Learning from the Literature: A First Step Toward Developing a Sector Driven Evaluation Strategy
We’ve been amazed by the number of people who are eager to talk evaluation with us. We think this interest arises in part because people understand that evaluation has huge potential to make a difference in the sector. Many of us see evaluation as a way to better explain the value of the work we do. At the same time, we know that people are keen to talk about evaluation because they are frustrated. Although the investment in evaluation has been large, the return has often not lived up to expectations. Many evaluation reports sit on shelves or are sent off to government departments or other funders never to be heard from again.
Before we got too far in our work, we felt we needed to begin to unpack this big, complex, and sometimes emotional evaluation discussion. We needed to more clearly understand the expectations that people have for evaluation, the conditions under which evaluation is most likely to be useful, and the mistakes to avoid. This report has helped us to refine our thoughts and focus in on some of the big systemic issues of evaluation in the nonprofit sector.
Here are a few of the things we learned.
While the sector talks a lot about evaluation, we found that most of this discussion is centred around methodology, tools, and indicators. We found that there has been less attention paid to the intended purpose and audiences for evaluation results — in other words, who is asking the evaluation questions and why. This turns out to be kind of important. You might think that an evaluation is most likely to be used when it is methodologically rigorous, with a large sample size, all the latest standardized measures, and a big thick report with lots of graphs. However, the research on evaluation use is pretty conclusive. Although these things do matter, they don’t predict use all that well. What matters more are things like these:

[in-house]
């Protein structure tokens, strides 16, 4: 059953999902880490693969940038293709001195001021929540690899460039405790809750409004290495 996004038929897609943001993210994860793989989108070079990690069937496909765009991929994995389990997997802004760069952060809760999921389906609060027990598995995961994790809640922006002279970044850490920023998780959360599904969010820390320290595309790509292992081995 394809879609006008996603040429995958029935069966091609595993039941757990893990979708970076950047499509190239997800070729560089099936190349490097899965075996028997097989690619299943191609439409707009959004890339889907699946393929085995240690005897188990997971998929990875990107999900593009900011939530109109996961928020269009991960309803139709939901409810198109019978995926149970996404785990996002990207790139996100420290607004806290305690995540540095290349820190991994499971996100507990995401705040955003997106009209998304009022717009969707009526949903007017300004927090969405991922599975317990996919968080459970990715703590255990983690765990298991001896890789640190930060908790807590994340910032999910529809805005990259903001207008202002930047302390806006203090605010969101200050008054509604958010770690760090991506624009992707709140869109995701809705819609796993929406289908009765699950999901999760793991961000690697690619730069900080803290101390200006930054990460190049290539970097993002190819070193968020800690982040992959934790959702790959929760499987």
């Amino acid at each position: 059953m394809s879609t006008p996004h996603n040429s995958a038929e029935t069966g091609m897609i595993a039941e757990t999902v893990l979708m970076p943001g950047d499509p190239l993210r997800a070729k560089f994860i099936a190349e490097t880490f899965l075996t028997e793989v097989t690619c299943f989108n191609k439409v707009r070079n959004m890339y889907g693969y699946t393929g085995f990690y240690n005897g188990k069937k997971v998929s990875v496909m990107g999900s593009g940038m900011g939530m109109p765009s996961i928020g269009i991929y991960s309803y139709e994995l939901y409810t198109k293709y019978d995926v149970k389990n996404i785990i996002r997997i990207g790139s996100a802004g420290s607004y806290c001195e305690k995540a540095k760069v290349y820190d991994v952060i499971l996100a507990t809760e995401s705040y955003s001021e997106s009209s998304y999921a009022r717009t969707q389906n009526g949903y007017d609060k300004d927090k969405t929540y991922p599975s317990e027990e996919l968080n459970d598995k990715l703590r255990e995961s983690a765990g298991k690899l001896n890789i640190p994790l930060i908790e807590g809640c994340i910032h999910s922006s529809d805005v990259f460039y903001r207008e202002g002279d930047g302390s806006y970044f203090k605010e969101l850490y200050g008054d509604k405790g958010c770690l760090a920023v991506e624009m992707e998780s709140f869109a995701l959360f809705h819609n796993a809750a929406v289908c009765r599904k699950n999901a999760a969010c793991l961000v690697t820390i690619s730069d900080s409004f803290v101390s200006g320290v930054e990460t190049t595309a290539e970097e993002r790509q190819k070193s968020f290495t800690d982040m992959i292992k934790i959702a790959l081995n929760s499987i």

- whether the evaluation has a clear purpose that people see as important;
- whether the people who are expected to use the evaluation are involved in planning it;
- whether the people involved have worked to develop trust; and
- how much time and energy is invested in making sure there is good communication throughout the evaluation process.
Think a bit about your evaluation experience. Did these factors play a role in how useful the evaluation turned out to be? Frustration tends to arise in situations where people haven’t had input in the evaluation purpose, don’t understand how findings will be used, and have had limited opportunity to reflect critically on what is being learned.
According to the research that we reviewed, these kinds of scenarios — where the potential for frustration is high and the potential for the evaluation to lead to action is low — are most likely to occur when the evaluation has been required by a funder for the purposes of only holding the nonprofit accountable for use of grant money. The potential for learning and action is even lower if the process is poorly explained, based on unrealistic expectations, or under-resourced.
When it comes to managing expectations, we found that it is important to make sure that the evaluation approach you use fits well with your context. We noted that the term evaluation is used to cover a wide range of social research activities, undertaken by different stakeholder groups, for differing reasons. For some, evaluation might mean a group of staff getting together at the end of a program cycle to reflect on how it went. For others, evaluation could be a complex, multi-year research project with sites all over the province and access to a large team of academic experts.
Going forward, we’ll use this research to help us develop the products and ideas that will eventually make up the Sector Driven Evaluation Strategy. At each stage of development, we’ll also continue to seek your feedback to help us make this work relevant to the sector. In the meantime, this review will give you a better idea of where we’re headed and why. Happy reading!Read the Executive summary Read the full report